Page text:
And if all else fails, remember that dogs bite, cats scratch, and horses kick In all seriousness, I have a dream of going the DVM route too, so I hear you there. In my case it is mostly financial reasons that keep me from it.

    Hang in there!
  4. by   morte
    Quote from tolerantgirl
    I had a horrible week at work. I had a prisoner who tried to hit and kick me everytime I tried to touch him to do am assessment. He refused all his care and he called me allsprts of wonderful names for 3 days. Crazy thing about this whole situation is that I was told by risk management that we could not send patient back to jail because he was confused because he didn't know where he was and that if I did anything invasive I could be charged with assault yet he assaulted me for 3 days. And then I made a medication error the week prior that was not caught for 3 days the week before on a patient with PE who did not get his lovenox because pharmacy said they never got the order even though I scanned the order well 3 nurses missed it. But it's my fault because the order was first seen by me and I should have checked more thoroughly. Anyways I'm quitting. I am going back to school to be a vet because I think animals are more civilized and decent than humans.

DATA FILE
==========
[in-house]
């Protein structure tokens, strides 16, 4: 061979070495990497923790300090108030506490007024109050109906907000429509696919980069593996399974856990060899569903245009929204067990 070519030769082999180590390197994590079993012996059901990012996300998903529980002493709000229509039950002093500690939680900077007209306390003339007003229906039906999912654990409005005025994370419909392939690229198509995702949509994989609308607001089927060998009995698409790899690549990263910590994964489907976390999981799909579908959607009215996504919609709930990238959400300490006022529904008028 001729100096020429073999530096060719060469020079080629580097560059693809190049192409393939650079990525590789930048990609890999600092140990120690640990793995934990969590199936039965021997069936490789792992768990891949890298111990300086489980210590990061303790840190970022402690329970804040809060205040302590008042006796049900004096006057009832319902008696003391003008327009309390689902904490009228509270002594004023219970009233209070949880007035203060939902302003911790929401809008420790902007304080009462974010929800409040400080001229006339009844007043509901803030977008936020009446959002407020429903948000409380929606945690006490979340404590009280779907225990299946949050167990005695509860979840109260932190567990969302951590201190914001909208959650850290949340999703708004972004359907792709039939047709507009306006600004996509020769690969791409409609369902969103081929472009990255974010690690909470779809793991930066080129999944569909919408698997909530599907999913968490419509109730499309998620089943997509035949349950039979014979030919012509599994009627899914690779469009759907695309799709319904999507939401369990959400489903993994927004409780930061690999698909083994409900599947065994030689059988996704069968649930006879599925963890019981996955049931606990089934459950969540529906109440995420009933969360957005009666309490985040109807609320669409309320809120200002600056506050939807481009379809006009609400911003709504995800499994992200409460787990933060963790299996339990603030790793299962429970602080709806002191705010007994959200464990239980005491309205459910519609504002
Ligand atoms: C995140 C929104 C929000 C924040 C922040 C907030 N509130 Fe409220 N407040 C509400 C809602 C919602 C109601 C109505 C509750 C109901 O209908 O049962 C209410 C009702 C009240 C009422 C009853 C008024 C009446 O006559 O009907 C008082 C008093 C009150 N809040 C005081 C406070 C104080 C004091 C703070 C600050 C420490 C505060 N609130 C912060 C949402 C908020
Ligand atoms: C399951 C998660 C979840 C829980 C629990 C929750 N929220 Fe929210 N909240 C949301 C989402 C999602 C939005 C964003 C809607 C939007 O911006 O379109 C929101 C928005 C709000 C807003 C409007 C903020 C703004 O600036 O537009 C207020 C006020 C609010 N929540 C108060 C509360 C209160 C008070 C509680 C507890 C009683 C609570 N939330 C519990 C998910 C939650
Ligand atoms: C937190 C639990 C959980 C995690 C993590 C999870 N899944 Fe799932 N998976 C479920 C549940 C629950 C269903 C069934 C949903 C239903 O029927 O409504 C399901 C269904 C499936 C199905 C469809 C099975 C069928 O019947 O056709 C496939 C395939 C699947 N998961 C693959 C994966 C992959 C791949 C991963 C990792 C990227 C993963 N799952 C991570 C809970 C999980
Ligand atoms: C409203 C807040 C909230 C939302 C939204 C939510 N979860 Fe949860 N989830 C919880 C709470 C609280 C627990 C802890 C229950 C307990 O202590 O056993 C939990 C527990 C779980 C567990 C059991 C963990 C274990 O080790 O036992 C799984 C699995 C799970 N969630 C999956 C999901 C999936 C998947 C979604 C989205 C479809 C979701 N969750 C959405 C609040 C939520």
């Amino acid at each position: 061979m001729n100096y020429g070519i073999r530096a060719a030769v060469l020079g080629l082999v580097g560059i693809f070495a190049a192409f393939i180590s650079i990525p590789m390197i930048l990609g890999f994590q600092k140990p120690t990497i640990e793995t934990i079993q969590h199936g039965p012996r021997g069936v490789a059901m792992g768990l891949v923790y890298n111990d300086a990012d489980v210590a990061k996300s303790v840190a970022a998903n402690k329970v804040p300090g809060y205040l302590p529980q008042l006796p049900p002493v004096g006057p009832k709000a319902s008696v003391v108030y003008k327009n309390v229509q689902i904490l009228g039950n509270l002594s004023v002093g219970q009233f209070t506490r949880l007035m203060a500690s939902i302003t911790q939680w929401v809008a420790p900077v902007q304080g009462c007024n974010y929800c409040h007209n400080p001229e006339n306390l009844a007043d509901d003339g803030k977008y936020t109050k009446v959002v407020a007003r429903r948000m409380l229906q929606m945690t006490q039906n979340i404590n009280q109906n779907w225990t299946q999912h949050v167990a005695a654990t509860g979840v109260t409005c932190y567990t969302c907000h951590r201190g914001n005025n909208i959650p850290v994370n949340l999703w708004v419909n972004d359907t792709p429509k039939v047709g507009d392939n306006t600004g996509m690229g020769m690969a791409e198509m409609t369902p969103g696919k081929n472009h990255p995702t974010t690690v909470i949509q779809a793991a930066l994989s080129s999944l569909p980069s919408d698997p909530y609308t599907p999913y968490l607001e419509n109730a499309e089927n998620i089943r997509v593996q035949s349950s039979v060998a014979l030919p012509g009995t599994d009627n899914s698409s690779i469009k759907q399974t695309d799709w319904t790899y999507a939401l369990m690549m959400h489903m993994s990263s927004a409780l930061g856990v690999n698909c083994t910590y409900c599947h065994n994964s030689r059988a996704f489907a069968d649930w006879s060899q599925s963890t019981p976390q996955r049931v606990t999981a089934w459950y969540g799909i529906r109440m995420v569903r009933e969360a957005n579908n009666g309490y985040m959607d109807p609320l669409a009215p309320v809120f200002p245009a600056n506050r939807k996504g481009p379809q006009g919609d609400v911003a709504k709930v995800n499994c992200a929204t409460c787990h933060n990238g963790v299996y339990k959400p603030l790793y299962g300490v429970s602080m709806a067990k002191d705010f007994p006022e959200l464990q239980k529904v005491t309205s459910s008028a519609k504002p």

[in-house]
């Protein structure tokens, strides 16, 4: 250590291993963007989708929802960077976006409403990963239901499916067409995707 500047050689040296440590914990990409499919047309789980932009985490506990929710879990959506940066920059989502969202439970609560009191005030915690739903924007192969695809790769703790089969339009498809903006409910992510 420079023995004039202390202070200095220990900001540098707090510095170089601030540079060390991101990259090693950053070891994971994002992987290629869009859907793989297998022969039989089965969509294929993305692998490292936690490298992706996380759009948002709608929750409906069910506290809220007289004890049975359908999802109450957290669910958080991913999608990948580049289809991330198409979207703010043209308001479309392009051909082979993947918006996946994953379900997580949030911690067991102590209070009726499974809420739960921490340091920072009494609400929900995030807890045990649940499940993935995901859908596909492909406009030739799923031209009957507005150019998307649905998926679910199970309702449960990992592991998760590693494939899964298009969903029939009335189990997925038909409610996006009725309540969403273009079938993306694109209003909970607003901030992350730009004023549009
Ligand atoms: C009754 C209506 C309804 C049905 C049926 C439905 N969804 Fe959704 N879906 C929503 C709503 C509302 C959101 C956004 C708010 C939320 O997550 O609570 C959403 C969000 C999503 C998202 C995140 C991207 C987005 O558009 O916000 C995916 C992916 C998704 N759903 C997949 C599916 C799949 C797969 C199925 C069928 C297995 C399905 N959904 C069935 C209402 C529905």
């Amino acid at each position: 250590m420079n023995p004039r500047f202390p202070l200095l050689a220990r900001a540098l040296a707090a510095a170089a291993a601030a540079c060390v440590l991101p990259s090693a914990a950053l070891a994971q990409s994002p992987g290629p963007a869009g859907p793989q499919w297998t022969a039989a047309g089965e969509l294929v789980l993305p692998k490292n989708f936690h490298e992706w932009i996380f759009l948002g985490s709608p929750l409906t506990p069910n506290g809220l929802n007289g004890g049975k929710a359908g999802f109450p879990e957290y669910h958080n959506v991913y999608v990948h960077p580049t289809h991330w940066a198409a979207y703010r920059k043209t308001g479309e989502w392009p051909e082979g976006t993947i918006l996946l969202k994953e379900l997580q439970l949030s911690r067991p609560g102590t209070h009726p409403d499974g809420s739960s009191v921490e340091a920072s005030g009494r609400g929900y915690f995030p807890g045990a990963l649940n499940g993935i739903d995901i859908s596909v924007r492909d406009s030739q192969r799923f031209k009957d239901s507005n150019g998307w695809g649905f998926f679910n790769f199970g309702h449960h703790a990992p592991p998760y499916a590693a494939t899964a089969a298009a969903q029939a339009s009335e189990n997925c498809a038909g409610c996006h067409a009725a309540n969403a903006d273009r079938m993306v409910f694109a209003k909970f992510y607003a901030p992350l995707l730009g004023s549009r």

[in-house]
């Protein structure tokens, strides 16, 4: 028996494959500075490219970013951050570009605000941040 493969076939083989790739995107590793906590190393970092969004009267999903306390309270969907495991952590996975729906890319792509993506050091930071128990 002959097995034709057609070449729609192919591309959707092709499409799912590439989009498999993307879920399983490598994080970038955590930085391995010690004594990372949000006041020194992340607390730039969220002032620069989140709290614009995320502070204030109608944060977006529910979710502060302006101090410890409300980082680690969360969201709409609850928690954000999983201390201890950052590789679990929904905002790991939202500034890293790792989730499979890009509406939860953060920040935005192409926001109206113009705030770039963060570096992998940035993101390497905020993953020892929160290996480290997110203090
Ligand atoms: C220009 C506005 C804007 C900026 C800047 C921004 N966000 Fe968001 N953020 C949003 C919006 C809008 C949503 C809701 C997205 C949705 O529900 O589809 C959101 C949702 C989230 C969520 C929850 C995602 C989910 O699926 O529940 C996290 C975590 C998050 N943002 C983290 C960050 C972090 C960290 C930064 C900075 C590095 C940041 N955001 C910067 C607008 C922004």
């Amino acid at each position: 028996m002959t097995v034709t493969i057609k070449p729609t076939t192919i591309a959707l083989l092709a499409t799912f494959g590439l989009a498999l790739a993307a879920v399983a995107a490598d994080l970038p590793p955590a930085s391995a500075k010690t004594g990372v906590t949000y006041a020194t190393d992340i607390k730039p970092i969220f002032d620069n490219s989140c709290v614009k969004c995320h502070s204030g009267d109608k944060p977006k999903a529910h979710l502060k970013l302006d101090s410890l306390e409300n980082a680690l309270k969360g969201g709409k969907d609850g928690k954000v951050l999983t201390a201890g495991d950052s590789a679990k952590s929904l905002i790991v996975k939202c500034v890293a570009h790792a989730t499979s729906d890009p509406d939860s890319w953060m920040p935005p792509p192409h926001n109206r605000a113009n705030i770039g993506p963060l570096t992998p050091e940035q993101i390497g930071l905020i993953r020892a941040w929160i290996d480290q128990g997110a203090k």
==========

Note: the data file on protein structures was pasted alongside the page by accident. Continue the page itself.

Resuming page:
could you explain how the lovenox is your fault? and the nurses should have been looking for an anticoag on a PE patient anyway....geesh
  5. by   chare
    and then i made a medication error the week prior that was not caught for 3 days the week before on a patient with pe who did not get his lovenox because pharmacy said they never got the order even though i scanned the order well 3 nurses missed it. but it's my fault because the order was first seen by me and i should have checked more thoroughly.